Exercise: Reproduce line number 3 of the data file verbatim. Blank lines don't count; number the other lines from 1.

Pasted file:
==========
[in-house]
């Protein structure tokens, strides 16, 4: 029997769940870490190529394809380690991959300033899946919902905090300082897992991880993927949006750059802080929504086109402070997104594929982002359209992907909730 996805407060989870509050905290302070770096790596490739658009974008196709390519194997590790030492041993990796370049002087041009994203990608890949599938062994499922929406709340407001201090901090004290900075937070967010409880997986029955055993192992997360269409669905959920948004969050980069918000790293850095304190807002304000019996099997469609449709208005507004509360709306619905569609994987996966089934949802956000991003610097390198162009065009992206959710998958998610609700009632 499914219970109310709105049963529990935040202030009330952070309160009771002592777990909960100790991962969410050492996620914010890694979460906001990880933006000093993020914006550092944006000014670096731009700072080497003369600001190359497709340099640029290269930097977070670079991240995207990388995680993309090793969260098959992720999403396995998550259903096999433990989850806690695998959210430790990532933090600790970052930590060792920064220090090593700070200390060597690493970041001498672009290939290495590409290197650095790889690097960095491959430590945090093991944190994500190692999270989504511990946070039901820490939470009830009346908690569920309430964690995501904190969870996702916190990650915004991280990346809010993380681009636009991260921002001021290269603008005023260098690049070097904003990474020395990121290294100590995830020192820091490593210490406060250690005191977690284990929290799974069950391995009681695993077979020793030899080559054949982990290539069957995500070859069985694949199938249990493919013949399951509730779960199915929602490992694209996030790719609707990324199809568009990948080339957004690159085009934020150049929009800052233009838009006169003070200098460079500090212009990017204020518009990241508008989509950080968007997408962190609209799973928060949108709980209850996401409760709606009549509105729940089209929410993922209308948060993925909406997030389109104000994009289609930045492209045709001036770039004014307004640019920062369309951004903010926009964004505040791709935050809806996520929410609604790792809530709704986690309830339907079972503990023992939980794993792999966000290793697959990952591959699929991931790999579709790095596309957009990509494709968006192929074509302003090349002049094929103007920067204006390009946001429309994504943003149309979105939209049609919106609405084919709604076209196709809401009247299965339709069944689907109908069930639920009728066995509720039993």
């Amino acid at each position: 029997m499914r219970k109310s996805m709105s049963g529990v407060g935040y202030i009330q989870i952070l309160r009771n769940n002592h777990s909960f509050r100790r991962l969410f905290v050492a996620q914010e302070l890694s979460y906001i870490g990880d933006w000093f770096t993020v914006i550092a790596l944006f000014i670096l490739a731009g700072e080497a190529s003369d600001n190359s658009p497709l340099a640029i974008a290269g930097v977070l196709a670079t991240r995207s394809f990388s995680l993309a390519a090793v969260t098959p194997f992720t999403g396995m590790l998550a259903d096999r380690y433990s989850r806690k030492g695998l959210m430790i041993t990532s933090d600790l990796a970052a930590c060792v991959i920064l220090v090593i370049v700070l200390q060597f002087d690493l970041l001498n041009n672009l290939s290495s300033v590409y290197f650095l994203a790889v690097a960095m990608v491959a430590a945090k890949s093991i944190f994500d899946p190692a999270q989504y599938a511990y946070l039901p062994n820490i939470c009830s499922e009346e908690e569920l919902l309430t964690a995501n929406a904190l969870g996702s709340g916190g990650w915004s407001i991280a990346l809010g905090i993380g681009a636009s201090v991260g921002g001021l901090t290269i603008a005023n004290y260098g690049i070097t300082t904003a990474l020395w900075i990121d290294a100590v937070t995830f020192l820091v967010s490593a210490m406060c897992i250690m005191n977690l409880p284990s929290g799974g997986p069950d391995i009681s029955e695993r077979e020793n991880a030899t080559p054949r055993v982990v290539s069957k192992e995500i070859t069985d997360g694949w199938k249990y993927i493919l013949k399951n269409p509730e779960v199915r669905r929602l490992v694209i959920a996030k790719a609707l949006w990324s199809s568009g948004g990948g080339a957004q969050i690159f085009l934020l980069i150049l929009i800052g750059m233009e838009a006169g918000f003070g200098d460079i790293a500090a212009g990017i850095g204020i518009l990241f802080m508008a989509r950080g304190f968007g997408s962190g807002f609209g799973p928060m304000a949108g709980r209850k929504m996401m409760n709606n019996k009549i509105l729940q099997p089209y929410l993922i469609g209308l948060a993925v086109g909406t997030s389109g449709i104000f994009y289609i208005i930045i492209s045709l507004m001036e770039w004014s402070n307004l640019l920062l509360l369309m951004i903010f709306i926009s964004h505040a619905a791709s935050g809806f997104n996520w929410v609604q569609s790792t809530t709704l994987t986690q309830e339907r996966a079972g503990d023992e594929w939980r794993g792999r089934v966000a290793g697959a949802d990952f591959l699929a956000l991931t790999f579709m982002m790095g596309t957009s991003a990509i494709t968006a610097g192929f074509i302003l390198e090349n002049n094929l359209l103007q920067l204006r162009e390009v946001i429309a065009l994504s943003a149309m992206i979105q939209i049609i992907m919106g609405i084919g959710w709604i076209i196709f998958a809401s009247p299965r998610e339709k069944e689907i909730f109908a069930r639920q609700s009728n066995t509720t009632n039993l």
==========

């Amino acid at each position: 029997m499914r219970k109310s996805m709105s049963g529990v407060g935040y202030i009330q989870i952070l309160r009771n769940n002592h777990s909960f509050r100790r991962l969410f905290v050492a996620q914010e302070l890694s979460y906001i870490g990880d933006w000093f770096t993020v914006i550092a790596l944006f000014i670096l490739a731009g700072e080497a190529s003369d600001n190359s658009p497709l340099a640029i974008a290269g930097v977070l196709a670079t991240r995207s394809f990388s995680l993309a390519a090793v969260t098959p194997f992720t999403g396995m590790l998550a259903d096999r380690y433990s989850r806690k030492g695998l959210m430790i041993t990532s933090d600790l990796a970052a930590c060792v991959i920064l220090v090593i370049v700070l200390q060597f002087d690493l970041l001498n041009n672009l290939s290495s300033v590409y290197f650095l994203a790889v690097a960095m990608v491959a430590a945090k890949s093991i944190f994500d899946p190692a999270q989504y599938a511990y946070l039901p062994n820490i939470c009830s499922e009346e908690e569920l919902l309430t964690a995501n929406a904190l969870g996702s709340g916190g990650w915004s407001i991280a990346l809010g905090i993380g681009a636009s201090v991260g921002g001021l901090t290269i603008a005023n004290y260098g690049i070097t300082t904003a990474l020395w900075i990121d290294a100590v937070t995830f020192l820091v967010s490593a210490m406060c897992i250690m005191n977690l409880p284990s929290g799974g997986p069950d391995i009681s029955e695993r077979e020793n991880a030899t080559p054949r055993v982990v290539s069957k192992e995500i070859t069985d997360g694949w199938k249990y993927i493919l013949k399951n269409p509730e779960v199915r669905r929602l490992v694209i959920a996030k790719a609707l949006w990324s199809s568009g948004g990948g080339a957004q969050i690159f085009l934020l980069i150049l929009i800052g750059m233009e838009a006169g918000f003070g200098d460079i790293a500090a212009g990017i850095g204020i518009l990241f802080m508008a989509r950080g304190f968007g997408s962190g807002f609209g799973p928060m304000a949108g709980r209850k929504m996401m409760n709606n019996k009549i509105l729940q099997p089209y929410l993922i469609g209308l948060a993925v086109g909406t997030s389109g449709i104000f994009y289609i208005i930045i492209s045709l507004m001036e770039w004014s402070n307004l640019l920062l509360l369309m951004i903010f709306i926009s964004h505040a619905a791709s935050g809806f997104n996520w929410v609604q569609s790792t809530t709704l994987t986690q309830e339907r996966a079972g503990d023992e594929w939980r794993g792999r089934v966000a290793g697959a949802d990952f591959l699929a956000l991931t790999f579709m982002m790095g596309t957009s991003a990509i494709t968006a610097g192929f074509i302003l390198e090349n002049n094929l359209l103007q920067l204006r162009e390009v946001i429309a065009l994504s943003a149309m992206i979105q939209i049609i992907m919106g609405i084919g959710w709604i076209i196709f998958a809401s009247p299965r998610e339709k069944e689907i909730f109908a069930r639920q609700s009728n066995t509720t009632n039993l």